Syria released two Turkish journalists on Saturday who were captured two months ago while reporting on the country's 14-month uprising. Their release was brokered with the help of Iran, Turkey's Anatolia news agency reported.
Reporter Adem Ozkose, 31, and cameraman Hamit Coskun, 21, have now been flown to Iran's capital Tehran where they are said to be in good health. They are expected to fly on to Turkey on Sunday at the latest.
The pair were last seen on March 9 near the rebel stronghold of Idlib, in northwest Syria. They had reportedly snuck across the border from Turkey to film a documentary on Syrian President Bashar al-Assad's bloody crackdown on dissent.
Anatolia quoted witnesses as saying the two journalists, who were working for a small-circulation Islamist newspaper, Milat, were arrested by government forces and handed over to Syrian intelligence.
Turkish Prime Minister and former ally of Assad, Recep Tayyip Erdogan had previously appealed for their release. He had described them as being "practically prisoners of war" and warned that Syria would have to answer for them.
While Turkey's relationship with Damascus has suffered since the regime crackdown began last March, Iran is one of its few remaining allies in the region. The release of the pair following Iranian mediation is a key indicator of the country's influence over Syria.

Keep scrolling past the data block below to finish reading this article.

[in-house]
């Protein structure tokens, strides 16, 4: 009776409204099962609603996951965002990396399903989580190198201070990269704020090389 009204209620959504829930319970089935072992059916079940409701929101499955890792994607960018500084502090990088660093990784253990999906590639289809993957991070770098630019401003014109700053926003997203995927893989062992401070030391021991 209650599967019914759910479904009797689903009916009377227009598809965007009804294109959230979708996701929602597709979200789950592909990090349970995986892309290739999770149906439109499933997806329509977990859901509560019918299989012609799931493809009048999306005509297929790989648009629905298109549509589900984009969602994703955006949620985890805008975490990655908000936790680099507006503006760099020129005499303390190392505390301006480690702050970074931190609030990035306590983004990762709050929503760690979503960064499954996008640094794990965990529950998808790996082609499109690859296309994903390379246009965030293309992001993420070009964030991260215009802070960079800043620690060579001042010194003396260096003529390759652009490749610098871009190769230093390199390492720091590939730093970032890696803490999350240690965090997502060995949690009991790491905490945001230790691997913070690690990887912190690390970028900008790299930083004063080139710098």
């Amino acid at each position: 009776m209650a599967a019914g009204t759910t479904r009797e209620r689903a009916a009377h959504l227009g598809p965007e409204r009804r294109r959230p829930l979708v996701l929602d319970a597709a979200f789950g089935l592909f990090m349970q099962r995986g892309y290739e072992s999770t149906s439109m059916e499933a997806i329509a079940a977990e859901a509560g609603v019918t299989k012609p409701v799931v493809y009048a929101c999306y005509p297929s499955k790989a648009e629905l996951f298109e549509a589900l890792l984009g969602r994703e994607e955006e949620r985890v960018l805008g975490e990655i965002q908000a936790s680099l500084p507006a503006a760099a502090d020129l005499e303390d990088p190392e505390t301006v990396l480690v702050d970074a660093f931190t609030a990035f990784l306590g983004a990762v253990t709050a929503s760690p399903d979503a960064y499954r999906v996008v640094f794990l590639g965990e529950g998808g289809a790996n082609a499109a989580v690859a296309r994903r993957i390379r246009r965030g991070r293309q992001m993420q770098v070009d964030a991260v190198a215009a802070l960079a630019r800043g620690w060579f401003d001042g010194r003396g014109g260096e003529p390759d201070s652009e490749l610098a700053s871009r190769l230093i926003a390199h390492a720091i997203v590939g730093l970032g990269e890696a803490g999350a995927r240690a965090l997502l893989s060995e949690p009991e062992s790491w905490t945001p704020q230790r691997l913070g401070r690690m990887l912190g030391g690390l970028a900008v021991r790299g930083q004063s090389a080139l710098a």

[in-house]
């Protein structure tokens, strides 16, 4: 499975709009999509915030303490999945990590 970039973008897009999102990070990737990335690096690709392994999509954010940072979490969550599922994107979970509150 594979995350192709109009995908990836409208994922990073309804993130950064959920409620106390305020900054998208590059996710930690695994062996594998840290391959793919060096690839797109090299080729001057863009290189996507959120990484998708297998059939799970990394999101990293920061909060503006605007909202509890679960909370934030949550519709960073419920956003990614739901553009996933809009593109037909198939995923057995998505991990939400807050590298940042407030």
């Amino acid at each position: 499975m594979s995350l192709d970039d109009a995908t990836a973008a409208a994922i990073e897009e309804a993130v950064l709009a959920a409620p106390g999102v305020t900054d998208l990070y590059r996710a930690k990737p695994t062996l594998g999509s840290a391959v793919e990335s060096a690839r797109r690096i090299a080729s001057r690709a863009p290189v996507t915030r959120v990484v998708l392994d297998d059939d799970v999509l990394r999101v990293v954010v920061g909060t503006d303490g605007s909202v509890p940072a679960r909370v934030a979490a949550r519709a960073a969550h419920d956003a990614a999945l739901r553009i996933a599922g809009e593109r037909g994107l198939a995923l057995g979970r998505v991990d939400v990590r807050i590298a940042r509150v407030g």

Islamist group claims bomb attacks
Violence rages on in Syria where the United Nations claims some 9,000 people have been killed. The most deadly attack to take place in the country since the conflict erupted came on Thursday when at least 55 people were killed in twin bomb attacks in the capital Damascus. A further 372 people were injured in what the government said were suicide bombings.
Responsibility for the attack was claimed by a little known militant group in a video posted online late on Friday.
A narrator in the video, whose voice was distorted to hide his identity, said the Islamist group Al-Nusra Front had carried out the attacks in response to regime onslaughts on residential areas.
"We fulfilled our promise to respond with strikes and explosions," the voice said.
There is, however, no decisive proof in the video to show the group had a hand in the operations. It showed no images of militants making or setting up the bomb and did not claim the attack as suicide bombings.
Little is known about the Al-Nusra Front, which has claimed past attacks through statements posted on militant websites. Western intelligence officials say, however, it could be a front for an al Qaeda branch operating in Iraq.
ccp/sej (AFP, AP, Reuters, dpa)